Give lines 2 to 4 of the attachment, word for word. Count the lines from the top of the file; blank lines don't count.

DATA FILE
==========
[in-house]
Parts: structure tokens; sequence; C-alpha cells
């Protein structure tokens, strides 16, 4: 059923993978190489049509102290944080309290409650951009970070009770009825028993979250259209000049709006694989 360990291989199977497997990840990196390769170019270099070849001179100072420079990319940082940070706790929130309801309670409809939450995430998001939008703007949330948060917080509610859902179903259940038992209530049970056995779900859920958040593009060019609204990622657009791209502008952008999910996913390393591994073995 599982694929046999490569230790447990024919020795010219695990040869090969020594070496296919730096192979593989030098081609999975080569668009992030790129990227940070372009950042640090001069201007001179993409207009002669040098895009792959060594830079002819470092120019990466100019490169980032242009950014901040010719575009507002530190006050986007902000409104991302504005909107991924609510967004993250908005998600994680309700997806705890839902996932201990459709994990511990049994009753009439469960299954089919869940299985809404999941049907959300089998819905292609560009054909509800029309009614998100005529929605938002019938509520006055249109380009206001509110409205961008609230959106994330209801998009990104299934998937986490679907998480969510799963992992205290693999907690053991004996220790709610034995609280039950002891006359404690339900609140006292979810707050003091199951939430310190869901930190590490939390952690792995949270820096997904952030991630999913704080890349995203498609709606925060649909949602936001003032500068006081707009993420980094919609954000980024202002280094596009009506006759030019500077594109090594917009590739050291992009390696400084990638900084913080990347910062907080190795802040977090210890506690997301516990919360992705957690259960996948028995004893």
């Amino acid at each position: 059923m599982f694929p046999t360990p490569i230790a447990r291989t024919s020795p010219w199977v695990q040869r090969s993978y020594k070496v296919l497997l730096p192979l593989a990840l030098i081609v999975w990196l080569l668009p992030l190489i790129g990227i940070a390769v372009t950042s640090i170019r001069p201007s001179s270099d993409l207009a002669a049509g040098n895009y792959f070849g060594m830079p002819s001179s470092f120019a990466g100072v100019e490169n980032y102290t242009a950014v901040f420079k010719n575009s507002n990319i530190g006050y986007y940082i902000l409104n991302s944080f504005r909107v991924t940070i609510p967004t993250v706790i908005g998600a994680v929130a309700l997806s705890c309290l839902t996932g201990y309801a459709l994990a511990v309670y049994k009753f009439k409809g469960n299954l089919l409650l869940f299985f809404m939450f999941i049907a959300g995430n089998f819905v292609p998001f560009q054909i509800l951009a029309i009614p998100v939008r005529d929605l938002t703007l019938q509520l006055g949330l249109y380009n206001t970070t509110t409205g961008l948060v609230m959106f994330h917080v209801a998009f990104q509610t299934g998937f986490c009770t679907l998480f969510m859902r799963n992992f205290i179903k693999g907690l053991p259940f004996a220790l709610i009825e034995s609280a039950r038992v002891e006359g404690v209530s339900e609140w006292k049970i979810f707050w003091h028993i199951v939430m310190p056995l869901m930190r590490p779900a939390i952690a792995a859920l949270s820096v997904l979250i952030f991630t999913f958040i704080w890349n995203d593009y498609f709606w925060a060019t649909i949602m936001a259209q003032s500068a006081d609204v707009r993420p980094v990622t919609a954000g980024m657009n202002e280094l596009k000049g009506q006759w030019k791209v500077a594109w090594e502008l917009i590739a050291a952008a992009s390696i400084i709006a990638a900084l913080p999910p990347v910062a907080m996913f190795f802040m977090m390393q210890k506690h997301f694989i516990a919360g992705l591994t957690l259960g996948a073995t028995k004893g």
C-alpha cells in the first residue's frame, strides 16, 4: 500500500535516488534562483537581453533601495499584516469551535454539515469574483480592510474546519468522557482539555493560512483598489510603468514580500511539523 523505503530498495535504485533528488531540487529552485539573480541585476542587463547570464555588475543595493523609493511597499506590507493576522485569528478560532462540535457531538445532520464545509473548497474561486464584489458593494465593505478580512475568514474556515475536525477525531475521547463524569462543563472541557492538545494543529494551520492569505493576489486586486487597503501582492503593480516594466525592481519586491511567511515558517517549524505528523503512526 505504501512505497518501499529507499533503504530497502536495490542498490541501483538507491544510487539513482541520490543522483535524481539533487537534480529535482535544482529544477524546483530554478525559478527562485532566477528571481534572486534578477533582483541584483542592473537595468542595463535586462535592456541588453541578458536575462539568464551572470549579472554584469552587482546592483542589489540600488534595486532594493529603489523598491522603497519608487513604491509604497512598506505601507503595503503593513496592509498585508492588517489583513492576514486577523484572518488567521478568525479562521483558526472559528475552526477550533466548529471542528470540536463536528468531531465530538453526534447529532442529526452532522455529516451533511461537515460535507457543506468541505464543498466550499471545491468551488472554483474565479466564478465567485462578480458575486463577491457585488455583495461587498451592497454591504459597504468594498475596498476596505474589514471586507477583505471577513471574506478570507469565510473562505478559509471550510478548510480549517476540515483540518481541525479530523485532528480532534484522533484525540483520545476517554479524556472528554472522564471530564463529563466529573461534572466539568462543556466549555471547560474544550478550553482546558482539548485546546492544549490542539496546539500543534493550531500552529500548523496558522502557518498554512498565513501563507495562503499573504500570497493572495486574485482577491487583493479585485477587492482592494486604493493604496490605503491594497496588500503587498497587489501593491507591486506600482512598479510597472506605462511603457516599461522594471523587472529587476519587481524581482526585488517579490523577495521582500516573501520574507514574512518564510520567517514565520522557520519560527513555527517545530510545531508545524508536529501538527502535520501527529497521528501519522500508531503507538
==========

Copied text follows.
Parts: structure tokens; sequence; C-alpha cells
């Protein structure tokens, strides 16, 4: 059923993978190489049509102290944080309290409650951009970070009770009825028993979250259209000049709006694989 360990291989199977497997990840990196390769170019270099070849001179100072420079990319940082940070706790929130309801309670409809939450995430998001939008703007949330948060917080509610859902179903259940038992209530049970056995779900859920958040593009060019609204990622657009791209502008952008999910996913390393591994073995 599982694929046999490569230790447990024919020795010219695990040869090969020594070496296919730096192979593989030098081609999975080569668009992030790129990227940070372009950042640090001069201007001179993409207009002669040098895009792959060594830079002819470092120019990466100019490169980032242009950014901040010719575009507002530190006050986007902000409104991302504005909107991924609510967004993250908005998600994680309700997806705890839902996932201990459709994990511990049994009753009439469960299954089919869940299985809404999941049907959300089998819905292609560009054909509800029309009614998100005529929605938002019938509520006055249109380009206001509110409205961008609230959106994330209801998009990104299934998937986490679907998480969510799963992992205290693999907690053991004996220790709610034995609280039950002891006359404690339900609140006292979810707050003091199951939430310190869901930190590490939390952690792995949270820096997904952030991630999913704080890349995203498609709606925060649909949602936001003032500068006081707009993420980094919609954000980024202002280094596009009506006759030019500077594109090594917009590739050291992009390696400084990638900084913080990347910062907080190795802040977090210890506690997301516990919360992705957690259960996948028995004893």
């Amino acid at each position: 059923m599982f694929p046999t360990p490569i230790a447990r291989t024919s020795p010219w199977v695990q040869r090969s993978y020594k070496v296919l497997l730096p192979l593989a990840l030098i081609v999975w990196l080569l668009p992030l190489i790129g990227i940070a390769v372009t950042s640090i170019r001069p201007s001179s270099d993409l207009a002669a049509g040098n895009y792959f070849g060594m830079p002819s001179s470092f120019a990466g100072v100019e490169n980032y102290t242009a950014v901040f420079k010719n575009s507002n990319i530190g006050y986007y940082i902000l409104n991302s944080f504005r909107v991924t940070i609510p967004t993250v706790i908005g998600a994680v929130a309700l997806s705890c309290l839902t996932g201990y309801a459709l994990a511990v309670y049994k009753f009439k409809g469960n299954l089919l409650l869940f299985f809404m939450f999941i049907a959300g995430n089998f819905v292609p998001f560009q054909i509800l951009a029309i009614p998100v939008r005529d929605l938002t703007l019938q509520l006055g949330l249109y380009n206001t970070t509110t409205g961008l948060v609230m959106f994330h917080v209801a998009f990104q509610t299934g998937f986490c009770t679907l998480f969510m859902r799963n992992f205290i179903k693999g907690l053991p259940f004996a220790l709610i009825e034995s609280a039950r038992v002891e006359g404690v209530s339900e609140w006292k049970i979810f707050w003091h028993i199951v939430m310190p056995l869901m930190r590490p779900a939390i952690a792995a859920l949270s820096v997904l979250i952030f991630t999913f958040i704080w890349n995203d593009y498609f709606w925060a060019t649909i949602m936001a259209q003032s500068a006081d609204v707009r993420p980094v990622t919609a954000g980024m657009n202002e280094l596009k000049g009506q006759w030019k791209v500077a594109w090594e502008l917009i590739a050291a952008a992009s390696i400084i709006a990638a900084l913080p999910p990347v910062a907080m996913f190795f802040m977090m390393q210890k506690h997301f694989i516990a919360g992705l591994t957690l259960g996948a073995t028995k004893g």